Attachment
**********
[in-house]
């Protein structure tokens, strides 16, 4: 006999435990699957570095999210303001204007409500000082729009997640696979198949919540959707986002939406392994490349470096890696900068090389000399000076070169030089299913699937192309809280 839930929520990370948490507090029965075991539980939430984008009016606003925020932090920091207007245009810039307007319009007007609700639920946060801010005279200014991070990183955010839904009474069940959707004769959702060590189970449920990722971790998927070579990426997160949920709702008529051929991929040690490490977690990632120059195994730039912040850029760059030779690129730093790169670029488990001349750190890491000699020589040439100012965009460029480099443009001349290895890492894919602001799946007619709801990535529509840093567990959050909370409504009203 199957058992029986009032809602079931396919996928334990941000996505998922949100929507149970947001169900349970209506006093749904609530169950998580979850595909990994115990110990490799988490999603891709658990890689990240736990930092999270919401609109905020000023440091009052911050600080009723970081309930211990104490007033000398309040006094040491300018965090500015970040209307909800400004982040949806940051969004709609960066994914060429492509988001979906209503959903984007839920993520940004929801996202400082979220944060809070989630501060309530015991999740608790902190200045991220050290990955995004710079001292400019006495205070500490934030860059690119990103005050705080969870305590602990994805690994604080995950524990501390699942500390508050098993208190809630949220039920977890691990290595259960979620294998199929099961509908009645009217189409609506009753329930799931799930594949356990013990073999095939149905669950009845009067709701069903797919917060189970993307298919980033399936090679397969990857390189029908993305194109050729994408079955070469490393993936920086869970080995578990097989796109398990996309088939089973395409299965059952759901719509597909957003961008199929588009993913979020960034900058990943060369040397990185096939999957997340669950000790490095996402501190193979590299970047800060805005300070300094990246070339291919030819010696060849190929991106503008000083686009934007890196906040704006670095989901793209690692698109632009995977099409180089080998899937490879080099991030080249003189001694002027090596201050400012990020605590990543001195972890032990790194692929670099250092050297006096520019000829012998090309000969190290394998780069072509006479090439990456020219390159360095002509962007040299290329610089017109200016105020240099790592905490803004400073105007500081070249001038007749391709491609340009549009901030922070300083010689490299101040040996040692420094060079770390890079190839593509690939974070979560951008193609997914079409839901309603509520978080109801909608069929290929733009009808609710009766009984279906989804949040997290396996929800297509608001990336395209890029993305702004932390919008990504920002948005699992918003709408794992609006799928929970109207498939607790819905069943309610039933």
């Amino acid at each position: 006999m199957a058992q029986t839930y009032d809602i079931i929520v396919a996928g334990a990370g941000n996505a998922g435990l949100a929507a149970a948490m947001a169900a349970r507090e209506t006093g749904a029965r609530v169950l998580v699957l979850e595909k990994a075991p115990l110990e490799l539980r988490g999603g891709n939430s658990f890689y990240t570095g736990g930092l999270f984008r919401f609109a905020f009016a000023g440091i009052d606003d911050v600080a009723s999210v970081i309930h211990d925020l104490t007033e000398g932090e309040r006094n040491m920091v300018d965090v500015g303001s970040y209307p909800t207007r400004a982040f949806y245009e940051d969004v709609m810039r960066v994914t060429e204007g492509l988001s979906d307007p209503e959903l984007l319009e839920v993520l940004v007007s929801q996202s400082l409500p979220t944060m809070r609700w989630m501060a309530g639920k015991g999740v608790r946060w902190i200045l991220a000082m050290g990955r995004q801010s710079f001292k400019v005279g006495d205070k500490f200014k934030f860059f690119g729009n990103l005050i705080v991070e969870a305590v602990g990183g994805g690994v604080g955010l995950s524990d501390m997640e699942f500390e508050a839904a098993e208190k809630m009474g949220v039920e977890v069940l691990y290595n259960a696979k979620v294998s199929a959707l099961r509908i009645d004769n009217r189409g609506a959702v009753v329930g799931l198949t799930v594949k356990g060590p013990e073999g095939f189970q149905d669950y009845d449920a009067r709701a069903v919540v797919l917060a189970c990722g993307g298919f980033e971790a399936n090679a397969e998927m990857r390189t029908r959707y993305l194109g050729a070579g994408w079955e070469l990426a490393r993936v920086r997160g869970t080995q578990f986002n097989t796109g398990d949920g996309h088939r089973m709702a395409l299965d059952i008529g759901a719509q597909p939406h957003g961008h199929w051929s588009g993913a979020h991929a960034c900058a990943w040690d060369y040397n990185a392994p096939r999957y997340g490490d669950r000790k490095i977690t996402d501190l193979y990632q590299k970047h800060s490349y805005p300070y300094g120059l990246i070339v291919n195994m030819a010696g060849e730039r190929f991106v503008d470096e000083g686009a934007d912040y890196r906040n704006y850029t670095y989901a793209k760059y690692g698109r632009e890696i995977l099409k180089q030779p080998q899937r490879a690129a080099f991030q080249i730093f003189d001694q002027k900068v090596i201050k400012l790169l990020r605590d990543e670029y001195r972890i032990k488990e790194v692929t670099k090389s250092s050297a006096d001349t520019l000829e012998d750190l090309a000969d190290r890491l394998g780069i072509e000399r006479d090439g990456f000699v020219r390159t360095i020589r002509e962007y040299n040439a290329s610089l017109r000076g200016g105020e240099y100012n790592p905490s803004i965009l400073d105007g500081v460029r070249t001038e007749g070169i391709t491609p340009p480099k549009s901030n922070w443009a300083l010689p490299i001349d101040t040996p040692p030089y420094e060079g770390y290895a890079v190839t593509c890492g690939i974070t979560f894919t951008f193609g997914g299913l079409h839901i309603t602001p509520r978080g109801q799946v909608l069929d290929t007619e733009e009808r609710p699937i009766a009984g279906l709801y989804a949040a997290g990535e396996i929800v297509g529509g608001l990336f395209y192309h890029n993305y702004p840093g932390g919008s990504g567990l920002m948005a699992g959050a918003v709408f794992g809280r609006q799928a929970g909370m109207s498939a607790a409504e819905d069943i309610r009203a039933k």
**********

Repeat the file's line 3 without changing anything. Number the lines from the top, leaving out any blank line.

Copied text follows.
């Amino acid at each position: 006999m199957a058992q029986t839930y009032d809602i079931i929520v396919a996928g334990a990370g941000n996505a998922g435990l949100a929507a149970a948490m947001a169900a349970r507090e209506t006093g749904a029965r609530v169950l998580v699957l979850e595909k990994a075991p115990l110990e490799l539980r988490g999603g891709n939430s658990f890689y990240t570095g736990g930092l999270f984008r919401f609109a905020f009016a000023g440091i009052d606003d911050v600080a009723s999210v970081i309930h211990d925020l104490t007033e000398g932090e309040r006094n040491m920091v300018d965090v500015g303001s970040y209307p909800t207007r400004a982040f949806y245009e940051d969004v709609m810039r960066v994914t060429e204007g492509l988001s979906d307007p209503e959903l984007l319009e839920v993520l940004v007007s929801q996202s400082l409500p979220t944060m809070r609700w989630m501060a309530g639920k015991g999740v608790r946060w902190i200045l991220a000082m050290g990955r995004q801010s710079f001292k400019v005279g006495d205070k500490f200014k934030f860059f690119g729009n990103l005050i705080v991070e969870a305590v602990g990183g994805g690994v604080g955010l995950s524990d501390m997640e699942f500390e508050a839904a098993e208190k809630m009474g949220v039920e977890v069940l691990y290595n259960a696979k979620v294998s199929a959707l099961r509908i009645d004769n009217r189409g609506a959702v009753v329930g799931l198949t799930v594949k356990g060590p013990e073999g095939f189970q149905d669950y009845d449920a009067r709701a069903v919540v797919l917060a189970c990722g993307g298919f980033e971790a399936n090679a397969e998927m990857r390189t029908r959707y993305l194109g050729a070579g994408w079955e070469l990426a490393r993936v920086r997160g869970t080995q578990f986002n097989t796109g398990d949920g996309h088939r089973m709702a395409l299965d059952i008529g759901a719509q597909p939406h957003g961008h199929w051929s588009g993913a979020h991929a960034c900058a990943w040690d060369y040397n990185a392994p096939r999957y997340g490490d669950r000790k490095i977690t996402d501190l193979y990632q590299k970047h800060s490349y805005p300070y300094g120059l990246i070339v291919n195994m030819a010696g060849e730039r190929f991106v503008d470096e000083g686009a934007d912040y890196r906040n704006y850029t670095y989901a793209k760059y690692g698109r632009e890696i995977l099409k180089q030779p080998q899937r490879a690129a080099f991030q080249i730093f003189d001694q002027k900068v090596i201050k400012l790169l990020r605590d990543e670029y001195r972890i032990k488990e790194v692929t670099k090389s250092s050297a006096d001349t520019l000829e012998d750190l090309a000969d190290r890491l394998g780069i072509e000399r006479d090439g990456f000699v020219r390159t360095i020589r002509e962007y040299n040439a290329s610089l017109r000076g200016g105020e240099y100012n790592p905490s803004i965009l400073d105007g500081v460029r070249t001038e007749g070169i391709t491609p340009p480099k549009s901030n922070w443009a300083l010689p490299i001349d101040t040996p040692p030089y420094e060079g770390y290895a890079v190839t593509c890492g690939i974070t979560f894919t951008f193609g997914g299913l079409h839901i309603t602001p509520r978080g109801q799946v909608l069929d290929t007619e733009e009808r609710p699937i009766a009984g279906l709801y989804a949040a997290g990535e396996i929800v297509g529509g608001l990336f395209y192309h890029n993305y702004p840093g932390g919008s990504g567990l920002m948005a699992g959050a918003v709408f794992g809280r609006q799928a929970g909370m109207s498939a607790a409504e819905d069943i309610r009203a039933k």